There's no doubt that a lot of families are feeling the pinch at the moment. It might be comforting academically to know that New Zealand is performing better than most of the world during this global inflation spike, with lower inflation than the OECD average – but it doesn't make it hurt any less when you have to fill up the car.
But here's my question – we know the economy is growing. It expanded 5.6 per cent in 2021, over and above inflation. So how come wages haven't kept up? Even when you allow for the fact more people are working and less people are underemployed, workers' incomes are still growing more slowly than the economy. Where's the extra money going?
Before the neoliberal revolution, more than half the economic output of the country went to workers' pay. The removal of workers' rights and the weakening of unions saw that fall to just 42 per cent by the time Labour came power in 1999. Since then, it's see-sawed depending on whether we have a pro- or anti-worker government: rising to 48 per cent under Clark, down to 44 per cent under Key, and back up to 45 per cent under Ardern as of the start of 2021 (that improvement might not seem much, but it's an average of $1000 per worker a year). The share of the economy going to business profits follows the same pattern, reversed.
This tells us something – wages aren't just a result of "the economy", they are the result of government policies.
The last National Government, for instance, increased the minimum wage by an average of just 3 per cent a year, while this Labour Government has increased it more than 6 per cent a year on average. Likewise, we've seen big pay increases for teachers and other workers like nurses, with a new grad getting $10,000 more a year (and I stand in solidarity with the nurses' mahi for further increases through pay equity).
If we want higher wages, we need government policies that support higher wage growth. The fact we're seeing wages struggle against inflation even as the economy has been growing shows we need to do more to tilt the balance in the favour of workers, particularly the ones in low-wage jobs.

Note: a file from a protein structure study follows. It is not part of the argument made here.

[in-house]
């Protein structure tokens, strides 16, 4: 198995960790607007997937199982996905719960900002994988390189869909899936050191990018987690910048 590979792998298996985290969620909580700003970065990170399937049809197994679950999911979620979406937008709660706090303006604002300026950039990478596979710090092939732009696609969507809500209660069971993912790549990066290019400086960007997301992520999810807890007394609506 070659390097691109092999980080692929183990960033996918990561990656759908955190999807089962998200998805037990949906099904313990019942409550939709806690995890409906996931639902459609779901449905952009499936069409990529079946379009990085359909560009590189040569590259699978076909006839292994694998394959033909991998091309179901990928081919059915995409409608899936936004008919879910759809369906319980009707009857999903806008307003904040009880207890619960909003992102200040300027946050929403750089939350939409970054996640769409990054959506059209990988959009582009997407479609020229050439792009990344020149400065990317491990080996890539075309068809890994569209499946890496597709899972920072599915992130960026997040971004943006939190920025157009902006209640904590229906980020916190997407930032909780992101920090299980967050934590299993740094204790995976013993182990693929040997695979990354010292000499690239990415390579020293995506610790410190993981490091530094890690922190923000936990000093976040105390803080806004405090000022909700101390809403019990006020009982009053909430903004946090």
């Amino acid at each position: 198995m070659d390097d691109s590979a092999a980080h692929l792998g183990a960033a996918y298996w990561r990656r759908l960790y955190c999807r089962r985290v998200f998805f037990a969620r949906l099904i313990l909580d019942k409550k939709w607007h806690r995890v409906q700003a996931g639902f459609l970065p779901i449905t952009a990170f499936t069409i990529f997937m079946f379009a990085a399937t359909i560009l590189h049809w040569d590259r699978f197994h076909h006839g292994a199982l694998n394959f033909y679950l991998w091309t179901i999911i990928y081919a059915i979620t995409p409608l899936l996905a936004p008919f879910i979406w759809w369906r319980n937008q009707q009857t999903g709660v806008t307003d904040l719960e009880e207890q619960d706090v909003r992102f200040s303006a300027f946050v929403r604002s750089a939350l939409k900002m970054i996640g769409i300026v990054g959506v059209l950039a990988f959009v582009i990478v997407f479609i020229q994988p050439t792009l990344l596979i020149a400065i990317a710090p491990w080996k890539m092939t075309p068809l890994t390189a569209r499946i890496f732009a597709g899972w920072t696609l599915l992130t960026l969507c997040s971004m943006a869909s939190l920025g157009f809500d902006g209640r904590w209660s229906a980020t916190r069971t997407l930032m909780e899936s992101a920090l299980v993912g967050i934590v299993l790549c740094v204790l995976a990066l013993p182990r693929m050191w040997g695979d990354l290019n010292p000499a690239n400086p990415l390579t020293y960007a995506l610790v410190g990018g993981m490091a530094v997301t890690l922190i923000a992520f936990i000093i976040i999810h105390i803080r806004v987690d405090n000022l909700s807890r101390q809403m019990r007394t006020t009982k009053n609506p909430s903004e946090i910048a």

Now, National and Act would say "we don't need pay rises, we need tax cuts" but take a look at Christopher Luxon's tax package: $100 a year for the typical taxpayer, $18,000 for him, and at a cost of more than $3 billion a year that would have to be funded by cutting back on desperately needed funding increases for health and education.
Tax cuts are no substitute for wage rises – they're one-offs that don't put much money into workers' pockets and come with unacceptable cuts to public services.
No, if we want families to be able to afford the rising cost of living, we need stronger laws to lift wages. And Fair Pay Agreements (FPAs) are the next big step there.
You can tell FPAs are going to help lift wages because Business New Zealand is doing everything it can to try to convince us that FPAs are a bad idea – after all, those higher wages are going to come out of its members' profits.
Opposition MPs are fond of quoting wages across the ditch, so why not adopt their policies that lead to higher wages? That's basically what FPAs are, a version of the Modern Awards that the Aussies have had for more than a decade.
In that time, incredibly, the sky hasn't fallen and wages for Australian workers have gone through the roof. More than half the Australian economy still goes to workers' wages.
If we want higher wages here, why not copy what's working over there?
We're going to hear all kinds of scaremongering from Business New Zealand, National and Act but the fact is Fair Pay Agreements will lead to higher wages, especially for workers who are currently getting ripped off – and that's exactly why the Opposition is against them.
But how shortsighted is it to try to hold down workers' wages and protect the worst businesses - who exploit people who are desperate for a job, and create a race for the bottom that holds down wages for everyone? What's the long-term result for the country? Has there ever been a country that has become wealthier while making its workers poorer?
No. The opposite in fact.
Higher wages drive investment and innovation by businesses. When your workers cost you serious coin, you make sure you're getting value from them, so you invest in better equipment, better processes and training. We always hear that we have to wait until productivity rises before wages rise (never mind that productivity has risen faster than wages for 30 years) – but it actually works the other way around: if you want a more productive economy, lift wages, make the inefficient businesses lift their game, and that's going to grow the economic pie for all.
• Shane Te Pou (Ngai Tuhoe) is a company director at Mega Ltd, a commentator and blogger and a former Labour Party activist.